Awoniyi v. Board of Customs and Excise (1990) 1 NSCC. 103 – power of SHC to transfer to the FHC a matter before it which it has no jurisdiction since the commencement of the 1979 CFRN. It was held that SHC has jurisdiction pursuant to section 236 of the CFRN
Nepa v. Edegbero – whether the HC of Niger state had jurisdiction to hear and determine the action which was brought before it by the plaintiffs in view of the CFRN (Suspension and Modification) Decree 107 of 1993. It was in the trial court that by virtue of Decree 107 of 1993 amending section 230(1) of the 1979 Constitution, a SHC had no jurisdiction to adjudicate in the matter before the court.
NDIC v. Okem Enterprises Ltd (2004) 10 NWLR (Pt 880) 107 – effect on respective jurisdictions of the FHC and SHC. The C of A held that the FHC has no jurisdiction to entertain causes and matters about individual customer and bank relationship. The SC however held that in so far as jurisdiction in dispute between an individual customer and his bank has been vested in SHC, sections 3(1) and 9 of the Failed Banks Decree (as amended) which vests jurisdiction on the same matters in the FHC must be seen as inconsistent with section 251(1)(d) of the 1999 CFRN. In that case, section 1(3) of the 1999 CFRN makes it void to the extent of his inconsistency.
Under section 236 of the 1979 CFRN, the SHC were courts of unlimited jurisdiction and as such any matter could be commenced there. In Savannah Bank v. Pan Atlantic (1987) 1 NWLR (Pt. 49) 212, the S. C held that the SHC can exercise concurrent jurisdiction on matters upon which the FHC can exercise jurisdiction.
Awoniyi v. Board of Customs and Excise (supra). However, Section 38 of the Copyright Decree 1988 confers exclusive jurisdiction on the FHC. Also, section 560 of CAMD defines a court in the decree to mean the FHC. the foregoing provisions limited the extensive powers of the SHC to exercise unlimited jurisdiction so far as they relate to matters therein concerned.
Under section 251 of the 1999 CFRN, the jurisdiction of the SHC is limited which confers exclusive jurisdiction on the FHC in certain matters.
Under section 272, the SHC has jurisdiction in all matters except those that are made the exclusive preserve of the FHC by virtue of section 251 of the 1999 CFRN
Under section2(2) of the FHC Act, it provides that no cause or matter shall be struck out by the FHC merely because such matter or cause was taken to the FHC instead of the HC of a State in which it ought to have been brought and the judge of the FHC before whom such cause or matter is brought may cause such cause or matter to be transferred to the appropriate HC of the State. Section 26 of the Act deals with the powers of the FHC. In Mokelu v. Fed. Comm. for Works and Housing (1976) 1 NMLR 329 at 433. It was held that the FRC had no jurisdiction to hear and determine the action. Also, A.M.C v. NPA (1987) 1 NWLR (Pt 51) 475 (supra).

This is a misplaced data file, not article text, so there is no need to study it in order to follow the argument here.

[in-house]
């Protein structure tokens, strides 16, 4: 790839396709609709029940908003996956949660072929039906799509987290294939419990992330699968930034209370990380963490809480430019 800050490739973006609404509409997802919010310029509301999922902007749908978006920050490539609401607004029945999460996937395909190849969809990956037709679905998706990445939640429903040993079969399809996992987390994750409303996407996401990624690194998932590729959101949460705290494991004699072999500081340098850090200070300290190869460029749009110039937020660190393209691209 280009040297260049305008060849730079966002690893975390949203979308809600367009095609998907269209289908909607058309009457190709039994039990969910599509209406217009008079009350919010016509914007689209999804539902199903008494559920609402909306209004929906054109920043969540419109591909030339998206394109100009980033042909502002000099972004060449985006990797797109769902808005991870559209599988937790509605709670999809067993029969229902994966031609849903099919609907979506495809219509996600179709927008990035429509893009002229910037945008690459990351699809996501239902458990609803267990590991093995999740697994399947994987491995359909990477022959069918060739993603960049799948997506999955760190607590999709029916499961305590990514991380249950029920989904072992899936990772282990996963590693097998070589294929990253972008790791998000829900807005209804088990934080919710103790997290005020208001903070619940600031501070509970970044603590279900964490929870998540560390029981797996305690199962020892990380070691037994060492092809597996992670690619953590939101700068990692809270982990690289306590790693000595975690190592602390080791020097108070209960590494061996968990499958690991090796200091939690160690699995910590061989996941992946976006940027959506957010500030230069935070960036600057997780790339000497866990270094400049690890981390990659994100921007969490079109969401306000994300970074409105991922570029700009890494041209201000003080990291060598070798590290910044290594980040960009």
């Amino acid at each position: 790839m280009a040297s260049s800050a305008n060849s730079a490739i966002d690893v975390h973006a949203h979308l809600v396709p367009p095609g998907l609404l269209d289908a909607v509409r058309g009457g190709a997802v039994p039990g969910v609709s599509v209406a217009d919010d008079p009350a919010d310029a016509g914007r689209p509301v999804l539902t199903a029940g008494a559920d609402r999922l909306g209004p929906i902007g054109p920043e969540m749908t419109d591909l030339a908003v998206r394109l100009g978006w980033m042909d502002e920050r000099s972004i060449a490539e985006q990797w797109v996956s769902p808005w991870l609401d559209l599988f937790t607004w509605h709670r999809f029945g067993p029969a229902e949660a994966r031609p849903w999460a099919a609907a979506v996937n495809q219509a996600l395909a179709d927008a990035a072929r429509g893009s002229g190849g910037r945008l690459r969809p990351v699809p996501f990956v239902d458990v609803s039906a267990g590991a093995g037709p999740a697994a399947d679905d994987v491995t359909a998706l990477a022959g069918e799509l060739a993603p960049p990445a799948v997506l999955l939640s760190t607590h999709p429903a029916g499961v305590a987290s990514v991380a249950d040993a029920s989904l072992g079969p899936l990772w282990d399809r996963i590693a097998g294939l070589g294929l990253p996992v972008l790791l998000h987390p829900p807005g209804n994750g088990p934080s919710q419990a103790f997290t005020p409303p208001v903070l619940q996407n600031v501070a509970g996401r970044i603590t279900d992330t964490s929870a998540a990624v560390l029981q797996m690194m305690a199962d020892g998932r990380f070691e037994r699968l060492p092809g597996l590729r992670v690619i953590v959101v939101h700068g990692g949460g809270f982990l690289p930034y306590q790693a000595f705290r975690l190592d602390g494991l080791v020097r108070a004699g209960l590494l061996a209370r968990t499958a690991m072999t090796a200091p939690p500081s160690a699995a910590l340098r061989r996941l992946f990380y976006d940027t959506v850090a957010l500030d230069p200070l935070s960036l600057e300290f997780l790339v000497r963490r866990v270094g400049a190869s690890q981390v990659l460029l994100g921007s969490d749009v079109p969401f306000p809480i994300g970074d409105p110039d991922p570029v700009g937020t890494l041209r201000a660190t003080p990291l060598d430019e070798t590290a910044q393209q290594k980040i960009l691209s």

The power to transfer a case must be in accordance with the rules of practice and procedure applicable to the SHC. The S. C held that the Lagos SHC under Order 22 Rule 3 has no power to transfer a case before it when it decides that it has no jurisdiction over such a case. The appropriate step to take is to strike out the action. See A.M.C v. NPA (supra). Also, Fasakin Foods Ltd v. Shosanya (2006) 10 NWLR (Pt. 987) 126 – whether a SHC can transfer a suit to the FHC on ground that it lacks the jurisdiction to hear it. It was held that where a court lacks jurisdiction, the order is to strike it out to enable the party commence the action de novo (afresh) in a competent court of jurisdiction. It should be noted that section 22(3) of the FHC Act relied upon which gives power to the SHC to transfer cases was struck out because it is inconsistent with section 1(3) of the 1979 CFRN.
This court has appellate and supervisory jurisdiction in civil proceedings involving questions of Islamic Personal Law. Section 277(2) of the 1999 CFRN deals with matters the court can adjudicate on which include marriages, family relationships, wills, succession, etc.
Section 280(1) of the 1999 CFRN provides that there shall be for any state that requires it, a Customary Court of Appeal which shall consists of a President and such number of Judges as may be prescribed by a State House of Assembly. The President and Judges are however appointed by the Governor on the recommendation of the National Judicial Council.

Barr. Ezekiel Chigozie has many years experience in providing legal representation and advising clients across exceptional broad range of contentious and non-contentious matters. His main goal is to help clients resolve contentious or non-contentious legal problems they are having rapidly and cost effectively.